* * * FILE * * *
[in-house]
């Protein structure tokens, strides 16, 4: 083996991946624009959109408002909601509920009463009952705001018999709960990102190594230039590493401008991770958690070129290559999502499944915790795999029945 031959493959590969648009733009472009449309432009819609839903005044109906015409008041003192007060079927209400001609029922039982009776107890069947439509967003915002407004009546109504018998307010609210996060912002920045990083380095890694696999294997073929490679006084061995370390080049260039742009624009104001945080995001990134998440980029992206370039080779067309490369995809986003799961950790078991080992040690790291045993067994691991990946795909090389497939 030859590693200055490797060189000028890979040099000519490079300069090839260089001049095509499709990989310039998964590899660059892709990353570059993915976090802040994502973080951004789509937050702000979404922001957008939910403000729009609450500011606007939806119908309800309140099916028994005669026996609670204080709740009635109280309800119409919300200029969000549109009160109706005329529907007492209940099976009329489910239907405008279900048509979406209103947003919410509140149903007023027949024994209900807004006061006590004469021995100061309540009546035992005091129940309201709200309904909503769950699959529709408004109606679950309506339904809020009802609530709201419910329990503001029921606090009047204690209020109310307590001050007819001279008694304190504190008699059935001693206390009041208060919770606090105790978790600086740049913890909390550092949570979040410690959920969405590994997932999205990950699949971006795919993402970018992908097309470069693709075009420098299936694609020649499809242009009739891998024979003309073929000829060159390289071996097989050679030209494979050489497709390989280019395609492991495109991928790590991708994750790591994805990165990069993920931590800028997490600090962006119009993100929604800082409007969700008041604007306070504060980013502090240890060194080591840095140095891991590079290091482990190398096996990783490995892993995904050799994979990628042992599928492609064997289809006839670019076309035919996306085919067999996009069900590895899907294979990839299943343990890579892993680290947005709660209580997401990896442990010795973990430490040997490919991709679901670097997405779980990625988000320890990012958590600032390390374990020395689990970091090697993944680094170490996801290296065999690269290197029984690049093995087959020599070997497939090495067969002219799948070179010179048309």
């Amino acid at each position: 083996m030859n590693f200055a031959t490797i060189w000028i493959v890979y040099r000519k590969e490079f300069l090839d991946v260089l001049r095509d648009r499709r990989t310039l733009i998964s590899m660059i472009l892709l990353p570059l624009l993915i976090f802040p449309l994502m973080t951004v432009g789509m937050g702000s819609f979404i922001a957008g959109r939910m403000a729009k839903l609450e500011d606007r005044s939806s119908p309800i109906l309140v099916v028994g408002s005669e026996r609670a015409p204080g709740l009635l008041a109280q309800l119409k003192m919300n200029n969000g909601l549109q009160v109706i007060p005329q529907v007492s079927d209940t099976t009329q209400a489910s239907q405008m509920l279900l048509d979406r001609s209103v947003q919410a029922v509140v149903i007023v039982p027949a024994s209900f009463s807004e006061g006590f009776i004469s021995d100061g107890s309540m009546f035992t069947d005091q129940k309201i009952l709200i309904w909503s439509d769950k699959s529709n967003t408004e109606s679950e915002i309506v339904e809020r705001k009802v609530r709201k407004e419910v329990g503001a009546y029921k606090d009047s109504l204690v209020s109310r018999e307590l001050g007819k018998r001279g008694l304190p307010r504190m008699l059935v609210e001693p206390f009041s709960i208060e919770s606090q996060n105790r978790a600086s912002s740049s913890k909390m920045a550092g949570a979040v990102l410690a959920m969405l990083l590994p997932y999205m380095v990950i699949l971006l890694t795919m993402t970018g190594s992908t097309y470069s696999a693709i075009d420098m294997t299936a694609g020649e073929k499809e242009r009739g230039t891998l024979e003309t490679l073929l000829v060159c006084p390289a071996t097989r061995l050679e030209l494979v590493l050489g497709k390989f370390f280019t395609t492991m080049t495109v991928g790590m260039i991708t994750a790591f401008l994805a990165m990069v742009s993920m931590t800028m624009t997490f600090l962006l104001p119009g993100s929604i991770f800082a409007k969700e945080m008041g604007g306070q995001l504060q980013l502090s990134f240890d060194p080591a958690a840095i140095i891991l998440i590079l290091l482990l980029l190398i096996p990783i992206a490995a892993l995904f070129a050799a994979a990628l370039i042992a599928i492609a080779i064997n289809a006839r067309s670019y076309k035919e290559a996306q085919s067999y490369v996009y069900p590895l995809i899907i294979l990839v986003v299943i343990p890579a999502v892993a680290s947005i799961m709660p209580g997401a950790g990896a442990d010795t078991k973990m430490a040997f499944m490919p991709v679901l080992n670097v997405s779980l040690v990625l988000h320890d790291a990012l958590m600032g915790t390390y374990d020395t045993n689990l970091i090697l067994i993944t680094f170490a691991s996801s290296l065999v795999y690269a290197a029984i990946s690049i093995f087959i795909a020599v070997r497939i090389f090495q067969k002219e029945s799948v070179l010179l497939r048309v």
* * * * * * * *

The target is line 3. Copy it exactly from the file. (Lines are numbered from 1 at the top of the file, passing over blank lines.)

């Amino acid at each position: 083996m030859n590693f200055a031959t490797i060189w000028i493959v890979y040099r000519k590969e490079f300069l090839d991946v260089l001049r095509d648009r499709r990989t310039l733009i998964s590899m660059i472009l892709l990353p570059l624009l993915i976090f802040p449309l994502m973080t951004v432009g789509m937050g702000s819609f979404i922001a957008g959109r939910m403000a729009k839903l609450e500011d606007r005044s939806s119908p309800i109906l309140v099916v028994g408002s005669e026996r609670a015409p204080g709740l009635l008041a109280q309800l119409k003192m919300n200029n969000g909601l549109q009160v109706i007060p005329q529907v007492s079927d209940t099976t009329q209400a489910s239907q405008m509920l279900l048509d979406r001609s209103v947003q919410a029922v509140v149903i007023v039982p027949a024994s209900f009463s807004e006061g006590f009776i004469s021995d100061g107890s309540m009546f035992t069947d005091q129940k309201i009952l709200i309904w909503s439509d769950k699959s529709n967003t408004e109606s679950e915002i309506v339904e809020r705001k009802v609530r709201k407004e419910v329990g503001a009546y029921k606090d009047s109504l204690v209020s109310r018999e307590l001050g007819k018998r001279g008694l304190p307010r504190m008699l059935v609210e001693p206390f009041s709960i208060e919770s606090q996060n105790r978790a600086s912002s740049s913890k909390m920045a550092g949570a979040v990102l410690a959920m969405l990083l590994p997932y999205m380095v990950i699949l971006l890694t795919m993402t970018g190594s992908t097309y470069s696999a693709i075009d420098m294997t299936a694609g020649e073929k499809e242009r009739g230039t891998l024979e003309t490679l073929l000829v060159c006084p390289a071996t097989r061995l050679e030209l494979v590493l050489g497709k390989f370390f280019t395609t492991m080049t495109v991928g790590m260039i991708t994750a790591f401008l994805a990165m990069v742009s993920m931590t800028m624009t997490f600090l962006l104001p119009g993100s929604i991770f800082a409007k969700e945080m008041g604007g306070q995001l504060q980013l502090s990134f240890d060194p080591a958690a840095i140095i891991l998440i590079l290091l482990l980029l190398i096996p990783i992206a490995a892993l995904f070129a050799a994979a990628l370039i042992a599928i492609a080779i064997n289809a006839r067309s670019y076309k035919e290559a996306q085919s067999y490369v996009y069900p590895l995809i899907i294979l990839v986003v299943i343990p890579a999502v892993a680290s947005i799961m709660p209580g997401a950790g990896a442990d010795t078991k973990m430490a040997f499944m490919p991709v679901l080992n670097v997405s779980l040690v990625l988000h320890d790291a990012l958590m600032g915790t390390y374990d020395t045993n689990l970091i090697l067994i993944t680094f170490a691991s996801s290296l065999v795999y690269a290197a029984i990946s690049i093995f087959i795909a020599v070997r497939i090389f090495q067969k002219e029945s799948v070179l010179l497939r048309v």